Poissy is a town outside of Paris, known historically for a failed attempt of reconciliation between French Catholics and Protestants in 1561, a Peugeit car factory and (new to me) a liquor  made from distilled apricot pits (Noyau de Poissy) - I must try!  Poissy's 36,000 inhabitants are similar in make up to Oakland: diverse in culture, racial background, social class and wealth.

We go there because I've accepted a call to serve as pastor of the Poissy parish of the Eglise Reformée de France (the historic, native protestant church of France: the church of the Reformation and Jean Calvin: who was actually French not Swiss).  This community has diverse ages, enough children and youth for them to take on a building project for more room, and a multicultural perspective in membership and leadership. Although I have a vague idea of what I'll be doing, I don't really know until we go.

In thinking about blogging and exploring the use of technology and online social networking in this next season I'm not committing to any strategies until we assume our new context, and I am anticipating to:

1.  start a new blog in French

2.  continue Montewskewed, but with some tweaking: I want to focus it more, turning to the theme "thoughts on Fatherhood, food, faith and life in France."  Not sure about the bumper stickers, as they don't really do that in France....I might need to stock up before leaving.

Bumper Sticker of the Week

Wednesday, August 05, 2009

Summer Camp Memories

Now that I've stopped working I finally have the time to finish some past work projects. I guess that's the irony of work. We came with the youth of our church to Central Camp week 2 at Westminster Woods earlier this summer. It was great fun and here's a quick video that highlights some of what we experienced together.

Untitled from Monte McClain on Vimeo.

Tuesday, August 04, 2009

Bumper Sticker of the Week

Monday, August 03, 2009

Ode to Oakland 12 | the YMCA

Of everything I've experienced in Oakland I think that the Downtown Oakland YMCA on Broadway is perhaps the best image and metaphor of Oakland. Diverse people gathered
together to work out and seek greater health, have fun, build community and invest in the community of Oakland. You see every body type from overly thick to marathon-runner thin, every shade of skin color, babies to octogenarians, yoga disciples to body builders to swim lesson kids to those wanting to soak in a jacuzzi. Activities range from spin classes to dance classes, from groups meeting for dinner to night-out kid-friendly activities for parents desperate to have a night off. And the membership costs are on a sliding scale, ensuring that everyone has access that they can afford and then those that can financially empower others to be a part of the community can do so too. It's Oakland at its best.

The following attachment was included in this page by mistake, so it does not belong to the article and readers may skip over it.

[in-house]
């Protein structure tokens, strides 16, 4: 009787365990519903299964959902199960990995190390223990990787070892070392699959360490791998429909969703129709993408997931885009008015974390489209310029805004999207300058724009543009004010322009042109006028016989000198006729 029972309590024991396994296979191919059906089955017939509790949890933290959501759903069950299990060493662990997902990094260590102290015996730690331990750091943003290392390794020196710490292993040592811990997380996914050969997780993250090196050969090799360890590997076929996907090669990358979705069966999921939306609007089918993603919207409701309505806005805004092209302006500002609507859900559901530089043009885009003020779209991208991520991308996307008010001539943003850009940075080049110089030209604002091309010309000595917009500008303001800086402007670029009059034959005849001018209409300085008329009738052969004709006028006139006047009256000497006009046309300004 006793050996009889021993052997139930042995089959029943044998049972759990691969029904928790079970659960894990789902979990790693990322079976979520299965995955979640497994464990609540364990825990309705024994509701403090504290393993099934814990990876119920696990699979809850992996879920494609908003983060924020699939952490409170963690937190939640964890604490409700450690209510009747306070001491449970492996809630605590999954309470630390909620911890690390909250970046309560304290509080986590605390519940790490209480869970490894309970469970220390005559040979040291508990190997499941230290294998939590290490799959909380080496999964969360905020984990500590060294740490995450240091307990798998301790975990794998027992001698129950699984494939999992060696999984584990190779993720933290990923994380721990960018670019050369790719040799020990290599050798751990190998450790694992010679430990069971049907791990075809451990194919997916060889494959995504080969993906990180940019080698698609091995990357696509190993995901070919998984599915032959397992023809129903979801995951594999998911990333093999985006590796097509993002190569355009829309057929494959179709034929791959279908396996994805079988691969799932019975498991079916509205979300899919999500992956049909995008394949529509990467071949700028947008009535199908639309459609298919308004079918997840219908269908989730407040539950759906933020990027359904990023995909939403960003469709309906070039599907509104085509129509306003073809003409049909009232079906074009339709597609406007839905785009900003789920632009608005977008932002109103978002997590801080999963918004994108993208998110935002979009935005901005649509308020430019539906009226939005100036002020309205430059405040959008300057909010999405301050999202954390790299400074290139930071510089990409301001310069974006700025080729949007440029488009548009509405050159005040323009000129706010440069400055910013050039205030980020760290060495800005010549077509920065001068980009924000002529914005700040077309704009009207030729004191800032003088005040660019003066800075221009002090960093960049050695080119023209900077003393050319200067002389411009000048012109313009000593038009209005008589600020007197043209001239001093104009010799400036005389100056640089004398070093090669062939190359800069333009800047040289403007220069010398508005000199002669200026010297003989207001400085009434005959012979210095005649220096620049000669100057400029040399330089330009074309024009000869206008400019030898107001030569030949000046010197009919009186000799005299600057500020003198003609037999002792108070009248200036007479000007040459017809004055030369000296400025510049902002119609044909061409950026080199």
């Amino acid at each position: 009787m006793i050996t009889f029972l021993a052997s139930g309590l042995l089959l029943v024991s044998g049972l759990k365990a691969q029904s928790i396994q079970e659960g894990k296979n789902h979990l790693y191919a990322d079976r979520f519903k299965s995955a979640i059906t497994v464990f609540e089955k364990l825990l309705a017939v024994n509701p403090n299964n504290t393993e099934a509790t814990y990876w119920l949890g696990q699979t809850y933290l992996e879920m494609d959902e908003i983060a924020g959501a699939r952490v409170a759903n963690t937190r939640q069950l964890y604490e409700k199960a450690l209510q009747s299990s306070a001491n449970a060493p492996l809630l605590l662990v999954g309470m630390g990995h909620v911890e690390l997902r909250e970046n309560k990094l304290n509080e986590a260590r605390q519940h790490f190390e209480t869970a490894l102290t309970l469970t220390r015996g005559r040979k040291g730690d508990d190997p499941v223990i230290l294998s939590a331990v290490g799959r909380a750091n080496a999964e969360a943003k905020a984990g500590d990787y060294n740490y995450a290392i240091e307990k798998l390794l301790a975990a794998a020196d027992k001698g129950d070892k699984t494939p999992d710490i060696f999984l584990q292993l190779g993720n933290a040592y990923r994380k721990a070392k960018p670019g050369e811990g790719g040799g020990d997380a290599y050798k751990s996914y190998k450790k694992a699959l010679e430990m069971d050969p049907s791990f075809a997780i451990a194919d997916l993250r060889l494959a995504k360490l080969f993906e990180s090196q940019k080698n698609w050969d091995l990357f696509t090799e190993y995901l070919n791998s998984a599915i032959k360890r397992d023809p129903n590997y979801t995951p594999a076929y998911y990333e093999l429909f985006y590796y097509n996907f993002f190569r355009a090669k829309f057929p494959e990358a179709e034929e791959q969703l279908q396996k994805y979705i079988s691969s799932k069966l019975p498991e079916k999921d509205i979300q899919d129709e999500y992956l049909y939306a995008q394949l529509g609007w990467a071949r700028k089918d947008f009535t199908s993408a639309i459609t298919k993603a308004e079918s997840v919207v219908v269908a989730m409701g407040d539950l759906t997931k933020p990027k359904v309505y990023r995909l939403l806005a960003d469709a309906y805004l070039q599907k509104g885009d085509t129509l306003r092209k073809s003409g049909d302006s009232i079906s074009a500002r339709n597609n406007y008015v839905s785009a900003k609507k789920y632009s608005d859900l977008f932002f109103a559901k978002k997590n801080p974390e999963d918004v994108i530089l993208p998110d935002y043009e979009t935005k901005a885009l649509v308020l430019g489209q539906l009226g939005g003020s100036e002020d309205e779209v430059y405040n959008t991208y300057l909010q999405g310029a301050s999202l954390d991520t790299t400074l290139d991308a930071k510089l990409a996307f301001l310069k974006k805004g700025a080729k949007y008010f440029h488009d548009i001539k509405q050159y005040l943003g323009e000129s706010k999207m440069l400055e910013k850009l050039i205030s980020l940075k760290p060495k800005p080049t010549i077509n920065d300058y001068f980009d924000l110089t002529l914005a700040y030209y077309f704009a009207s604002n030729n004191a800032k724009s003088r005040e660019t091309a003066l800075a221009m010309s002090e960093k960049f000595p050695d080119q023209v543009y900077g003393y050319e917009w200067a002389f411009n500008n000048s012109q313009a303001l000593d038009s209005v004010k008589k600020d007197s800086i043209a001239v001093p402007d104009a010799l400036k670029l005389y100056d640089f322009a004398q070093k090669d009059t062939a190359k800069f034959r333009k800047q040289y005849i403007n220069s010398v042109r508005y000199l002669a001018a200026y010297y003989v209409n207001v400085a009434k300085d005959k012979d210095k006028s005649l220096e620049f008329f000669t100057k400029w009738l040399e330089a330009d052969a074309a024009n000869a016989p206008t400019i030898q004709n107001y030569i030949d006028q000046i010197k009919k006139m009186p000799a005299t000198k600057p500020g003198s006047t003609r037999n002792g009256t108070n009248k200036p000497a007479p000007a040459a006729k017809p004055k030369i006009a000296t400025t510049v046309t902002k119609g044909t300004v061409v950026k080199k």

Sunday, August 02, 2009

Ode to Oakland 11 | The Views

I was at the Oakland Zoo yesterday and reminded of the amazing views of Oakland that I take for granted every day. Where else can you drive through an inner-city context and then be in a Redwood forest within 15 minutes without taking a freeway or leaving the city? I love the diversity of Oakland: people, food, shopping, body types, music, art...and the topography, geography and views. Here are my top 8:

1. Inner-city to Redwood Forest back to the Urban Jungle: Start at 880 & 35th Avenue. Drive up 35th over and past the 580 as it becomes Redwood Road. At the top of the hill, turn left on Skyline, stay left at the fork onto Joaquin Miller Road and continue down. At 580 it becomes Lincoln Ave., later it's Champion Street (at MacArthur) there turn right onto MacArthur then left onto Fruitvale and follow it back to the 880. Great driving view of the city.

2. View of the Hills and the whole bay are from the Sky Ride at Oakland Zoo (worth the $2.50 on a clear day).

3. View of the city from the rooftop of the Oakland Kaiser Parking Lot (free if you leave within 30 minutes)

4. View of it all while circling Lake Merritt

5. View of the rooftops of the urban jungle, including church spires, looking towards the hills from the Elliptical Machine Room at the YMCA on Broadway

6. View anywhere within Middle Harbor Shoreline Park

7. From the Mormon Temple parking lot (both SF and Oakland downtowns line up together)

8. At the top of Hiller Drive above the Claremont

Saturday, August 01, 2009

Ode to Oakland 10 | Lake Merritt

Oakland wouldn't be Oakland without Lake Merritt. It stinks and still we go. It's been covered with signs, walls, construction stuff for months yet still the sidewalks and lake banks are filled with frolickers, runners, walker-pushers and tai chi doers. Located in the middle of the city it's a perfect living metaphor for the beautiful complexity that Oakland is: crime, skylines, the hills, parks, the new cathedral, urban decay that shows us not so much that beauty is in the beholder, but that each thing is beautiful.

Each day begins with numerous boot campers working out around the lake at the east end (pictured) and on the stairs as the sun rises, and ends with folks enjoying breath-taking views of the city at sunset (usually admiring the fog located across the bay in our more famous sister city). Is it any wonder that the take has been taken over by the immigrant Canadian Geese and their excrement? Maybe that too is an appropriate metaphor for the challenges that face our city: beauty that invites and in the invitation creates the problems that keep the city from becoming the beauty its destined to be.